For individuals aged 60 and older, spending time at the doctor’s office is a common occurrence. And, considering the prevalence of hearing loss in older people, it’s not too surprising hearing loss gets in the way of effective communication between the older individual and their healthcare provider during these routine encounters. A recent study, published online by JAMA-Otolaryngology on August 24th, indicates communication breakdowns that result from hearing loss in older people might be more common and debilitating than realized.
A group of researchers at University College Cork, Ireland, led by Vikki Cudmore, interviewed 100 adults between the ages of 60 and 80-plus years. Fifty-seven individuals reported hearing loss, and, as expected, the individuals over aged 80 had a much higher rate of self-reported hearing impairment.
Almost half of the group (43%) reported they misheard a physician or nurse during a primary care or hospital visit. Interestingly, the frequency of mishearing did not vary according to the age group.
As part of the study, respondents were asked to elaborate on the context of their miscommunications with physicians and nurses. Some patients explained why they misheard their healthcare providers, and their reasons fell into one of five categories. Descriptions of illnesses or instructions tripped up 36 percent of people, and 29 percent said they missed words or full sentences for no particular reason. People talking too fast, too many people talking at once and similar issues were cited by 27 percent of people. Pronunciation or similar-sounding words were an issue to 10 percent of people. Others reported intentionally not listening to their providers and some blamed the setting or the physician or nurse for not speaking clearly.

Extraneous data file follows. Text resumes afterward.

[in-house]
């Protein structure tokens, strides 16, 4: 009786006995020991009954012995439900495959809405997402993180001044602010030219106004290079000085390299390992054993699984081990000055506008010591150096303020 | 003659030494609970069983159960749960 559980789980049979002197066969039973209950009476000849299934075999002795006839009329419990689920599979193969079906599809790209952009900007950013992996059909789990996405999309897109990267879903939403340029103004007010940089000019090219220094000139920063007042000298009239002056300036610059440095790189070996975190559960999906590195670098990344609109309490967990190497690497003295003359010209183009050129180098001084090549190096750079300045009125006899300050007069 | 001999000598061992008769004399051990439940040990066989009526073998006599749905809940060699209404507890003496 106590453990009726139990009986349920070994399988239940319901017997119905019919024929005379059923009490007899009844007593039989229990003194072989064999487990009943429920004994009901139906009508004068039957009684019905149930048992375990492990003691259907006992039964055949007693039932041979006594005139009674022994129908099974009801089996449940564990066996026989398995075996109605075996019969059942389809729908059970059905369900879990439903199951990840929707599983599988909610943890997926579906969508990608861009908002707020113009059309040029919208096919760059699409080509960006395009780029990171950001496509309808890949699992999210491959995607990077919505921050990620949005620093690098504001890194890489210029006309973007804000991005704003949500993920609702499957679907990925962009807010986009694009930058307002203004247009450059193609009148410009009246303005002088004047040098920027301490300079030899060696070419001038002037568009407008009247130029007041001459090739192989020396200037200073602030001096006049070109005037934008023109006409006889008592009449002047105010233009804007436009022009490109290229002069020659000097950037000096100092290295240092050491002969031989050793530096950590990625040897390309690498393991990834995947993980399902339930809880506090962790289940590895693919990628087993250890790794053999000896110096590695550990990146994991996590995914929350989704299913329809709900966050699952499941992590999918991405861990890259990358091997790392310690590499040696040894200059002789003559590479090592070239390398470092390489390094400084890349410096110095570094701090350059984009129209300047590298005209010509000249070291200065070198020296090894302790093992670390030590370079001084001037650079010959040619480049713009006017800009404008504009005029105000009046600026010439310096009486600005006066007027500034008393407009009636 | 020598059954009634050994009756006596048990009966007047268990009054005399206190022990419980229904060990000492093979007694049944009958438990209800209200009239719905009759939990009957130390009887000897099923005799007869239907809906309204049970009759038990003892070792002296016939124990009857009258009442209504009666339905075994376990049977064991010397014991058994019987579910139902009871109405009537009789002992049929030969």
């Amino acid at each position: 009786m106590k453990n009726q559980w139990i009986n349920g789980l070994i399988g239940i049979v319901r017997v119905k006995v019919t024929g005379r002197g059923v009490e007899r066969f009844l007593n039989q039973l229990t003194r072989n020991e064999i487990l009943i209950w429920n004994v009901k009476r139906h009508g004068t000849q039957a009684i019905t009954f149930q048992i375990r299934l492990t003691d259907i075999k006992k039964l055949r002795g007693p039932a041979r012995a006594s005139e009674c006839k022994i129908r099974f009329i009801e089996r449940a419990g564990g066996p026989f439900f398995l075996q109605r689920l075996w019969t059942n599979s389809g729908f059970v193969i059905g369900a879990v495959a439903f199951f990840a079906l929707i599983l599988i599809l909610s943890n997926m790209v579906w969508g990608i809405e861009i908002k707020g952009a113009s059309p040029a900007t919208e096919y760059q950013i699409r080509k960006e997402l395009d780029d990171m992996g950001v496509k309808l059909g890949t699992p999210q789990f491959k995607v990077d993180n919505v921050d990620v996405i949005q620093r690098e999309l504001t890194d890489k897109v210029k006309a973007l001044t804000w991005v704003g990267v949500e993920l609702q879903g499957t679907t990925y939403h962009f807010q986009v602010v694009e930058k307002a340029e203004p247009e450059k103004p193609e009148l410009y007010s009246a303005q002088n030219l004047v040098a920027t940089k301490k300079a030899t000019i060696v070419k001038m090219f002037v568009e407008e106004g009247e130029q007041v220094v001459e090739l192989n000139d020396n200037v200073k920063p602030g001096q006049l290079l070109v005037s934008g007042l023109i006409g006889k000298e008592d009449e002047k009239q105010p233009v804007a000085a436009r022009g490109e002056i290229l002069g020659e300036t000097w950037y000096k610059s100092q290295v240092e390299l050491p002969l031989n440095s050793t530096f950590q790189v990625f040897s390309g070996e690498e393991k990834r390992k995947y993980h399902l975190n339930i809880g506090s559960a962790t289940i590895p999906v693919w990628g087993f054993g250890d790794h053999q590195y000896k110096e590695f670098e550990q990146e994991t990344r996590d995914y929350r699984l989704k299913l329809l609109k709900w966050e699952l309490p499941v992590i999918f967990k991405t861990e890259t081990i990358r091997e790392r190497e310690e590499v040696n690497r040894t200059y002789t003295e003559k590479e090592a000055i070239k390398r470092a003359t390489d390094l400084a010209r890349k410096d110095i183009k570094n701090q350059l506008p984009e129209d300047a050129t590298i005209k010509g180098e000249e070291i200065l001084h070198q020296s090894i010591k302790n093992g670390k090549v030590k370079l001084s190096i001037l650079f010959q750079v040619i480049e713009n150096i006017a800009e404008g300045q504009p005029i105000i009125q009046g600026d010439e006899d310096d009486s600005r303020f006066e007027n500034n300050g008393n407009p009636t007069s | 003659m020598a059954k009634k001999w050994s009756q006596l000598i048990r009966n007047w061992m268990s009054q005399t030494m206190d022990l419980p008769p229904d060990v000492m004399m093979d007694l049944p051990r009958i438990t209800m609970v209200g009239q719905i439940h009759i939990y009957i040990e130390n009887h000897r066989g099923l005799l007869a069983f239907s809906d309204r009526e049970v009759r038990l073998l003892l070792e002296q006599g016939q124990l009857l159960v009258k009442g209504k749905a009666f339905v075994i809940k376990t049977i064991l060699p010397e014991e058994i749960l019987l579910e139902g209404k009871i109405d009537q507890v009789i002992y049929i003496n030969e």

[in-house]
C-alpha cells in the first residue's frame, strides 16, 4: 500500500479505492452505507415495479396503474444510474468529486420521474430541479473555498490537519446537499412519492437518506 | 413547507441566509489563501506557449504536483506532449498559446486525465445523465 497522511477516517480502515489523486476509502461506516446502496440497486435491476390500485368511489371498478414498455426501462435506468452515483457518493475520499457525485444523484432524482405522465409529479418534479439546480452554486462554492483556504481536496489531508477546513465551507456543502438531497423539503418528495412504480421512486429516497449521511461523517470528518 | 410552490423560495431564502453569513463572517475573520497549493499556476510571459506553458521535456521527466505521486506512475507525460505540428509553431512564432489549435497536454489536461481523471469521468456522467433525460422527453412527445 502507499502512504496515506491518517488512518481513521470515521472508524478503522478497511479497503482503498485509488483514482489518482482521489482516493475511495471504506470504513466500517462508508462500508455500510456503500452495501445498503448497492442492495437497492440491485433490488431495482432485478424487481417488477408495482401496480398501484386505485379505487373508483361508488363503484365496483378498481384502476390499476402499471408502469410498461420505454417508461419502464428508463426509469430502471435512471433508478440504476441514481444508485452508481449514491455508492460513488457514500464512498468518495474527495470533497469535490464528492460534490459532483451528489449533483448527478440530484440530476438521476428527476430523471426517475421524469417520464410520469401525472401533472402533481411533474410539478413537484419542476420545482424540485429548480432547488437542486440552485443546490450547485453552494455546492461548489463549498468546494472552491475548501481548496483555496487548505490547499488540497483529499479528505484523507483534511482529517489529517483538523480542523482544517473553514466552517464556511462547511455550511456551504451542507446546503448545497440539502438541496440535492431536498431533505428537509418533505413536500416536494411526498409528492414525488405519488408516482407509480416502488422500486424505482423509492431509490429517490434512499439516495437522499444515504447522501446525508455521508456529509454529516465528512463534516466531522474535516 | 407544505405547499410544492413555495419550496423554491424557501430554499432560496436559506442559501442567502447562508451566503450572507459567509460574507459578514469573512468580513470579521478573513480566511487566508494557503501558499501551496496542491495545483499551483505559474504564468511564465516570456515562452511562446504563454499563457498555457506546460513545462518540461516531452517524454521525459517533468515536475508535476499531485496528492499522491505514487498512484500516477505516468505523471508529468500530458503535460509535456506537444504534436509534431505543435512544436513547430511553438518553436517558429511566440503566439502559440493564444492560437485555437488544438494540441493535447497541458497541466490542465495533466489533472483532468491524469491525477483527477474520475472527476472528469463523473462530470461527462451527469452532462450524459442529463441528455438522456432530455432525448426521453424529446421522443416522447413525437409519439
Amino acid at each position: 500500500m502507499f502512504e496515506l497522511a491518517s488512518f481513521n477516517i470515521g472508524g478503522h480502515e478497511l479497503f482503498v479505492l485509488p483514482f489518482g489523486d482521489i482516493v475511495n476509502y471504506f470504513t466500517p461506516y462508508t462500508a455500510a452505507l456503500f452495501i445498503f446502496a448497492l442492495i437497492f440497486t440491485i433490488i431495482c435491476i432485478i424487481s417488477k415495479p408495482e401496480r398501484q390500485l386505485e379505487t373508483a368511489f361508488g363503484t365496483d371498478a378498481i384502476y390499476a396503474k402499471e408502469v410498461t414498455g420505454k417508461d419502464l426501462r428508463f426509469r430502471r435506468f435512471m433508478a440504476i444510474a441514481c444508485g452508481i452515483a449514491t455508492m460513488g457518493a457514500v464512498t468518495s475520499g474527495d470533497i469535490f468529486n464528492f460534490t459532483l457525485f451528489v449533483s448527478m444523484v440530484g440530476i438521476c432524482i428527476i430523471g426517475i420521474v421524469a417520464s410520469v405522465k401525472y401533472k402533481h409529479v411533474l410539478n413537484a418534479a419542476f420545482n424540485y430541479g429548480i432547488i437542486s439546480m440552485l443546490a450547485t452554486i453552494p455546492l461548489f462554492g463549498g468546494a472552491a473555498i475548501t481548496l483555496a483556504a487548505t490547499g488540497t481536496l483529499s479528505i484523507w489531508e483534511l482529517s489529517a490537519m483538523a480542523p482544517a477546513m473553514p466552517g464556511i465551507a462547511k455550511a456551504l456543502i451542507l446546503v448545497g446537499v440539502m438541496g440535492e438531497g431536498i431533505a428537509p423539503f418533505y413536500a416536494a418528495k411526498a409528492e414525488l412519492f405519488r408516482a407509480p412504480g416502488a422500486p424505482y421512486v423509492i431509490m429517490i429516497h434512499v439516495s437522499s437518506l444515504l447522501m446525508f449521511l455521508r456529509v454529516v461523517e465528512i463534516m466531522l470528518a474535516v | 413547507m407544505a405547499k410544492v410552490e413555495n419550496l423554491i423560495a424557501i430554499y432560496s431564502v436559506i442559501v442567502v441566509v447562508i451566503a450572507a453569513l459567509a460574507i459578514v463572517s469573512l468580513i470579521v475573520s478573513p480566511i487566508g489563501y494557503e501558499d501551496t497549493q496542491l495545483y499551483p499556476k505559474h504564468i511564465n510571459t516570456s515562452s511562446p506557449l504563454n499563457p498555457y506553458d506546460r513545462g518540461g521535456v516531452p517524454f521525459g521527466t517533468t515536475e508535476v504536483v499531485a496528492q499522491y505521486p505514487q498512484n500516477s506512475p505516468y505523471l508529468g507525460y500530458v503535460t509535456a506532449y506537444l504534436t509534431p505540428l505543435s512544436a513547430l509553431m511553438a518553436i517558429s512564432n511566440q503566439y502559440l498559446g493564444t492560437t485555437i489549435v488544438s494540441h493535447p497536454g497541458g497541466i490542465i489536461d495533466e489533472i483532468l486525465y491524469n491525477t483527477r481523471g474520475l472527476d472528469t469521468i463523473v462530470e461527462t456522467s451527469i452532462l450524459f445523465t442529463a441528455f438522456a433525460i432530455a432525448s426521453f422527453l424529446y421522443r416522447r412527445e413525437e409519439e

Hearing Loss and Patient-Physician Communication
The urgency for physicians and other healthcare professionals to shore up their ability to communicate with older individuals was reflected in an accompanying commentary to this research. Heather Weinreich of Johns Hopkins University wrote that physicians need to be improve their communication style with older patients, and intervene in other ways to help patients hear well during their interactions. One intervention cited by Weinreich was the use of temporary amplification devices.
“On a global scale, supporting legislation for hearing coverage, opening doors to alternative hearing devices and pushing for standardization of technology like personal sound amplification amplifiers are methods (of improving communication)” Weinreich writes.
“There are potential immediate short-term and long-term impacts of miscommunication with patients. We need more research into the medical errors and costs caused by hearing loss and to examine methods to provide effective communication so as to deliver high-quality patient-centered care,” Weinreich concluded.
As hearing care professionals continue to grapple with changes in device regulations, the research of Cudmore and her colleagues in Ireland could be a springboard to building stronger relationships with the physician community by providing low-cost, non-custom amplification devices that can be used during physician/nurse appointments with patients in the hospital or clinic. One example of this type of interventional service can be found at the University of Pittsburgh Medical Center and the work of audiologist, Lori Zitelli and her colleagues, while another can be found at Johns Hopkins University under the leadership of research audiologists like Nick Reed and Jon Suen.